That's if they have a chance to perform. Our host lives in Idaho, where it gets rather cold in winter, and if a winter coat etc. plugs up the hollowpoint in Speer Gold Dot (my favorite), you're back to ~FMJ performance and .45 ACP wins hands down. Back when Massad Ayoob lived in New Hampshire he switched to a .45 ACP during the cold season there (he's since retired to Florida as I recall).

    There's a Federal bullet that's flat nosed, sort of a truncated cone if I recall, that should get around this problem, but I don't know overall how well it works.

    I've got an older Kimber Pro Carry, bought a bit before the turn of the century, and even then it wasn't manufactured all that well, the extractor wasn't tensionned. Sent it straight to Wilson for a reliability job plus the installation of tritium night sights (after I'd e.g. replaced the slide stop with Wilson's excellent "Bullet Proof" one (bigger, and have grooves that will engage your thumb nicely), and except for a bit of work I did myself on their advice to file the ejector a bit so it didn't throw brass in my face it's been perfect since then. It's been a long time since I dealt with them except for buying some more of their excellent 47D magazines, but they're still reported to have their act together, Kimber not so much.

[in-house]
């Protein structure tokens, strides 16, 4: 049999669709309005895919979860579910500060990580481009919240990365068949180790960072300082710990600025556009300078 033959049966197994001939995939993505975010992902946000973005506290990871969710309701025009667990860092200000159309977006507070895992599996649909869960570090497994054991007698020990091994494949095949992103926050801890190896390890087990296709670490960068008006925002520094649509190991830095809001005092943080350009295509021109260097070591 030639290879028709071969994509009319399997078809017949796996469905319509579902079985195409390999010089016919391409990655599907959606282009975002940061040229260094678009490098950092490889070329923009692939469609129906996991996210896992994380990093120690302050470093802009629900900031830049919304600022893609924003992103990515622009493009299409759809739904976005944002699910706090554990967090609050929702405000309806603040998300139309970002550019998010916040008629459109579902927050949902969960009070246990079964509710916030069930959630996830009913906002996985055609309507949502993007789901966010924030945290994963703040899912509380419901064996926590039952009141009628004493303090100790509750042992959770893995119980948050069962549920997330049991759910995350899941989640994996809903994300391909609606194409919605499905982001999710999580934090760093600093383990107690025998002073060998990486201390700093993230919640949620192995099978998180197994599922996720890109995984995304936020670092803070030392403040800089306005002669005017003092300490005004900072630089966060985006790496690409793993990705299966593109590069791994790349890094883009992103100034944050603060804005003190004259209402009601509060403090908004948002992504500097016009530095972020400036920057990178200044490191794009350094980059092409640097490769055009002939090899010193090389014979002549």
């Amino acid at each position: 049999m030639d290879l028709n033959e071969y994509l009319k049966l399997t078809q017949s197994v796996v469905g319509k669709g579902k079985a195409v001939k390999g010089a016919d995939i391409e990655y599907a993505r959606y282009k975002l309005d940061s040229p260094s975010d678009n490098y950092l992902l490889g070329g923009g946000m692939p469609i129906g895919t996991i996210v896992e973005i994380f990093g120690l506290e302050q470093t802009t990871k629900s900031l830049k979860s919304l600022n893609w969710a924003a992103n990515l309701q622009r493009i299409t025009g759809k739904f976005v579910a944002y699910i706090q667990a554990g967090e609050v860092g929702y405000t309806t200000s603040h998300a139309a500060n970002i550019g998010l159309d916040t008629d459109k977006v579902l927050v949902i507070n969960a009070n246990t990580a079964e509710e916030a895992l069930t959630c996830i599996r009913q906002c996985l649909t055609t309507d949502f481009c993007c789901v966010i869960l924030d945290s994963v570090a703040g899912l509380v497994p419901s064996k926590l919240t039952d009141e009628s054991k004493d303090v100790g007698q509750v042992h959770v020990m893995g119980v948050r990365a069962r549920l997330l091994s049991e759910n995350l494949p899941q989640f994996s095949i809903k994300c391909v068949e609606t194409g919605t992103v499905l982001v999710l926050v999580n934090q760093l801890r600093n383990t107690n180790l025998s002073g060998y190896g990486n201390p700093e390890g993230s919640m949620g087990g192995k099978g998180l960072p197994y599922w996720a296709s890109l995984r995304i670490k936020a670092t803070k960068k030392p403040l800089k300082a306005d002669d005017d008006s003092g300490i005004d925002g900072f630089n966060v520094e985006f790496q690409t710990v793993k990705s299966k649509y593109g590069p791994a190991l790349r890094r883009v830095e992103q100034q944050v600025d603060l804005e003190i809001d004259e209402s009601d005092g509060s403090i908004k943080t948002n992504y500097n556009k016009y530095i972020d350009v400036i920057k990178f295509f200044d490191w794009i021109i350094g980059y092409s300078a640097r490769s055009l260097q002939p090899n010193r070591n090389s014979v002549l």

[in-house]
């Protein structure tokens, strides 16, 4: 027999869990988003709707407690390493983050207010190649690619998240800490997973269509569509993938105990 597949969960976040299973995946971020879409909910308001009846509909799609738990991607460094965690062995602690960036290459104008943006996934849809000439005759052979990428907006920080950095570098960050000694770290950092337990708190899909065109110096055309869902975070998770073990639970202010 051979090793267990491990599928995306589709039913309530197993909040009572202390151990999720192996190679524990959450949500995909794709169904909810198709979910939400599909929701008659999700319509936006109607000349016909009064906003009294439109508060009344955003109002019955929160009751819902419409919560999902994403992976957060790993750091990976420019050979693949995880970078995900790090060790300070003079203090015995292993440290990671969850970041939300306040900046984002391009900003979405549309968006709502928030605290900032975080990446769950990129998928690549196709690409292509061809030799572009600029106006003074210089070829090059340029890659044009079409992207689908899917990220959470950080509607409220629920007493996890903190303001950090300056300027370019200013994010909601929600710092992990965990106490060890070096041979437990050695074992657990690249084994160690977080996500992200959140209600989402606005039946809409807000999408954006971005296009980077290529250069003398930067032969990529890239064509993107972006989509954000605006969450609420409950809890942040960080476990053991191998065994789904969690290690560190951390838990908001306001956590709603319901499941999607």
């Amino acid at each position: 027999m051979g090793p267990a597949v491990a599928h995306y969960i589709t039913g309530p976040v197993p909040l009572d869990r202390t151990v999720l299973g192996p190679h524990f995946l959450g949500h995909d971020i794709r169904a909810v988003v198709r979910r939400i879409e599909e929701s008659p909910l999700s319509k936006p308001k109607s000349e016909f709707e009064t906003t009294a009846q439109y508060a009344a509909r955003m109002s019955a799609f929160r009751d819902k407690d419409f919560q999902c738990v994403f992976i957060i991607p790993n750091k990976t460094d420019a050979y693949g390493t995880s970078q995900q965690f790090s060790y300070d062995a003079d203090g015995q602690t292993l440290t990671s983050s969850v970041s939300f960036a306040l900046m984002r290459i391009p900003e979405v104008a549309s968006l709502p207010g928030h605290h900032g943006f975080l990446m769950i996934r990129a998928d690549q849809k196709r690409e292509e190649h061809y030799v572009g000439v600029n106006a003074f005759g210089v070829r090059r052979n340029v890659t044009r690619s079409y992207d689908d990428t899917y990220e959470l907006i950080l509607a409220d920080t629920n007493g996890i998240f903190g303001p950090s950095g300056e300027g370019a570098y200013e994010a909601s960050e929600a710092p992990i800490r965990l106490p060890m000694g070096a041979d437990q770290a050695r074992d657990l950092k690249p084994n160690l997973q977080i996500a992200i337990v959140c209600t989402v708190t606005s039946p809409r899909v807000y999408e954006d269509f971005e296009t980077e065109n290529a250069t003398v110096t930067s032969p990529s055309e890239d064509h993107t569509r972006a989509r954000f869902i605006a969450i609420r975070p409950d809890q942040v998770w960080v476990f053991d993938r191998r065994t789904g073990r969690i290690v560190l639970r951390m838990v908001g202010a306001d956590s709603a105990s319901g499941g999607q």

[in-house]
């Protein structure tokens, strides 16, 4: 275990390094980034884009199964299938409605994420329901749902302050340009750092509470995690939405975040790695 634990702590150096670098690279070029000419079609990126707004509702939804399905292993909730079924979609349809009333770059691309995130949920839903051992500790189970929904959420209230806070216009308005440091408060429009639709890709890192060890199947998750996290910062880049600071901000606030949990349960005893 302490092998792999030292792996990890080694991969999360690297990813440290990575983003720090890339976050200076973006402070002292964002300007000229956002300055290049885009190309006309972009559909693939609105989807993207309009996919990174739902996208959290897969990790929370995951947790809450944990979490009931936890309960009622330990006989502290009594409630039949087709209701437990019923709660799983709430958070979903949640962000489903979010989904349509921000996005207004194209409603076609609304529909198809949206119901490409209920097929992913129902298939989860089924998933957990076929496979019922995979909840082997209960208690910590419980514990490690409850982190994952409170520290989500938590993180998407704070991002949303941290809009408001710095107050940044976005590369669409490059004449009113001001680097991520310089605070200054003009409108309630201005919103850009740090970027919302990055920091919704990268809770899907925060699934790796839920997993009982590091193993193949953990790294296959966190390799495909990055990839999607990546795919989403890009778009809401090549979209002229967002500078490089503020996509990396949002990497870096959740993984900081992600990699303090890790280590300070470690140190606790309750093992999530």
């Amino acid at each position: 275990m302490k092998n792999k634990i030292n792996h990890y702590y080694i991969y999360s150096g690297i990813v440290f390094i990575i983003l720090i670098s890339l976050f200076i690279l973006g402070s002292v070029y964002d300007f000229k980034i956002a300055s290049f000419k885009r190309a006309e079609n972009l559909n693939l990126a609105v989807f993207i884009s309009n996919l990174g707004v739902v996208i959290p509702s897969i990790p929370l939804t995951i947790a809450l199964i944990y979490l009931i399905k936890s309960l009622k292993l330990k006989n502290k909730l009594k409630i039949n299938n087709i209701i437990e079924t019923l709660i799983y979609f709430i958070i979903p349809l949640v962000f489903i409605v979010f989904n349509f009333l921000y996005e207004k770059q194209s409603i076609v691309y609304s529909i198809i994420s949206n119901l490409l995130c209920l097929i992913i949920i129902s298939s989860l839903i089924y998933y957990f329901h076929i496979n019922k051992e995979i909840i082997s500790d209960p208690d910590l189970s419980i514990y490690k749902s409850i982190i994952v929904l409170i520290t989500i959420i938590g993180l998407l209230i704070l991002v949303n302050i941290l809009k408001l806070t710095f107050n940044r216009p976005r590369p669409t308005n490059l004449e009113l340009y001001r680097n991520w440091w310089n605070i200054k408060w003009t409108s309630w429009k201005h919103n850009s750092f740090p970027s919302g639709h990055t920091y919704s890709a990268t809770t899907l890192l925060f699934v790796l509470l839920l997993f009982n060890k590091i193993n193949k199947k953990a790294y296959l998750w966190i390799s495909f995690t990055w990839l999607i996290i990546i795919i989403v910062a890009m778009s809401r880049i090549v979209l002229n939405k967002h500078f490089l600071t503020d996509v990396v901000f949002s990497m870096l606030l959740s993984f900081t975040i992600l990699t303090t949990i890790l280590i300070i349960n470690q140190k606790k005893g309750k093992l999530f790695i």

8. Agreed that I too am dubious of Para Ordnance and of Kimber. I carried a nicely smithed Kimber in 9x23 (ample power and extra capacity in a 1911) for many years but I emphasize as modified for carry with custom deburring, refitted stock barrel with a new bushing and other such. With smithing to suit it cost me about as much as Wilson CQB with options I bought as a game gun. At the time, long ago now, the word on Para Ordnance was that it's quite possible to get a good one and equally possible not to - further that a good one didn't need work and a deficient one did not benefit; take it for what it is but don't try to make it something it isn't.

    I'd say that both makers named tried to offer a little more deluxe than they could at the price point. This leads to some few being first rate and many being second rate depending on tolerance stackup.